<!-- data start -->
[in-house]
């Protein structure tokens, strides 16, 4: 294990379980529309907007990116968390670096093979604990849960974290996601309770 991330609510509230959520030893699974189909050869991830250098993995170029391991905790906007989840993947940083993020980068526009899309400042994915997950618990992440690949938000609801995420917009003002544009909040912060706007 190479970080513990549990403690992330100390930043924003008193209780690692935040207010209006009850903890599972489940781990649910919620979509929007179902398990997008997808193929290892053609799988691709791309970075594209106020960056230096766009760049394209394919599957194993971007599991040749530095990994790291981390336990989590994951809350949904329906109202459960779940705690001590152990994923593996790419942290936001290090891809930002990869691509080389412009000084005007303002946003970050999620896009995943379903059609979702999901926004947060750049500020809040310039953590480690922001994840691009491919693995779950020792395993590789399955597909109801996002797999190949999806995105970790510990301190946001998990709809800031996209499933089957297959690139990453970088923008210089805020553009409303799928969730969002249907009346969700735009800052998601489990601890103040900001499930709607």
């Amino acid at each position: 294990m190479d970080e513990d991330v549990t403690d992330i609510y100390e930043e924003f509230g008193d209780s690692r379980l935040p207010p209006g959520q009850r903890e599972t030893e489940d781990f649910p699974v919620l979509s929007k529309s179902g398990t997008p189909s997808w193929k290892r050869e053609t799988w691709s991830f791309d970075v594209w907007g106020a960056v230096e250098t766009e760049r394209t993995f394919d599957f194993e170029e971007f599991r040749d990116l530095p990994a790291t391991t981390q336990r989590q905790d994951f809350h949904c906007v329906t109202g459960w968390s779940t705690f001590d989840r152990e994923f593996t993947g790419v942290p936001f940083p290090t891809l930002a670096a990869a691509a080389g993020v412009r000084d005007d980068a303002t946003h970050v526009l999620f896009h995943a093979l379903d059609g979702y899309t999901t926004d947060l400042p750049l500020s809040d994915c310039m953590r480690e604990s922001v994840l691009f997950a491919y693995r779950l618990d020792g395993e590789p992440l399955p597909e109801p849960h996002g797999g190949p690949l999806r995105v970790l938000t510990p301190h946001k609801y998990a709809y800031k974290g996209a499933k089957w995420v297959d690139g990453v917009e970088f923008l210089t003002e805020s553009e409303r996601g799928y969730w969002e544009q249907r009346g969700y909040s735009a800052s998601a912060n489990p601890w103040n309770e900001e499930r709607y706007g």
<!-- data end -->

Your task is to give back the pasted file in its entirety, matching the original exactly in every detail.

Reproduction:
[in-house]
């Protein structure tokens, strides 16, 4: 294990379980529309907007990116968390670096093979604990849960974290996601309770 991330609510509230959520030893699974189909050869991830250098993995170029391991905790906007989840993947940083993020980068526009899309400042994915997950618990992440690949938000609801995420917009003002544009909040912060706007 190479970080513990549990403690992330100390930043924003008193209780690692935040207010209006009850903890599972489940781990649910919620979509929007179902398990997008997808193929290892053609799988691709791309970075594209106020960056230096766009760049394209394919599957194993971007599991040749530095990994790291981390336990989590994951809350949904329906109202459960779940705690001590152990994923593996790419942290936001290090891809930002990869691509080389412009000084005007303002946003970050999620896009995943379903059609979702999901926004947060750049500020809040310039953590480690922001994840691009491919693995779950020792395993590789399955597909109801996002797999190949999806995105970790510990301190946001998990709809800031996209499933089957297959690139990453970088923008210089805020553009409303799928969730969002249907009346969700735009800052998601489990601890103040900001499930709607």
């Amino acid at each position: 294990m190479d970080e513990d991330v549990t403690d992330i609510y100390e930043e924003f509230g008193d209780s690692r379980l935040p207010p209006g959520q009850r903890e599972t030893e489940d781990f649910p699974v919620l979509s929007k529309s179902g398990t997008p189909s997808w193929k290892r050869e053609t799988w691709s991830f791309d970075v594209w907007g106020a960056v230096e250098t766009e760049r394209t993995f394919d599957f194993e170029e971007f599991r040749d990116l530095p990994a790291t391991t981390q336990r989590q905790d994951f809350h949904c906007v329906t109202g459960w968390s779940t705690f001590d989840r152990e994923f593996t993947g790419v942290p936001f940083p290090t891809l930002a670096a990869a691509a080389g993020v412009r000084d005007d980068a303002t946003h970050v526009l999620f896009h995943a093979l379903d059609g979702y899309t999901t926004d947060l400042p750049l500020s809040d994915c310039m953590r480690e604990s922001v994840l691009f997950a491919y693995r779950l618990d020792g395993e590789p992440l399955p597909e109801p849960h996002g797999g190949p690949l999806r995105v970790l938000t510990p301190h946001k609801y998990a709809y800031k974290g996209a499933k089957w995420v297959d690139g990453v917009e970088f923008l210089t003002e805020s553009e409303r996601g799928y969730w969002e544009q249907r009346g969700y909040s735009a800052s998601a912060n489990p601890w103040n309770e900001e499930r709607y706007g």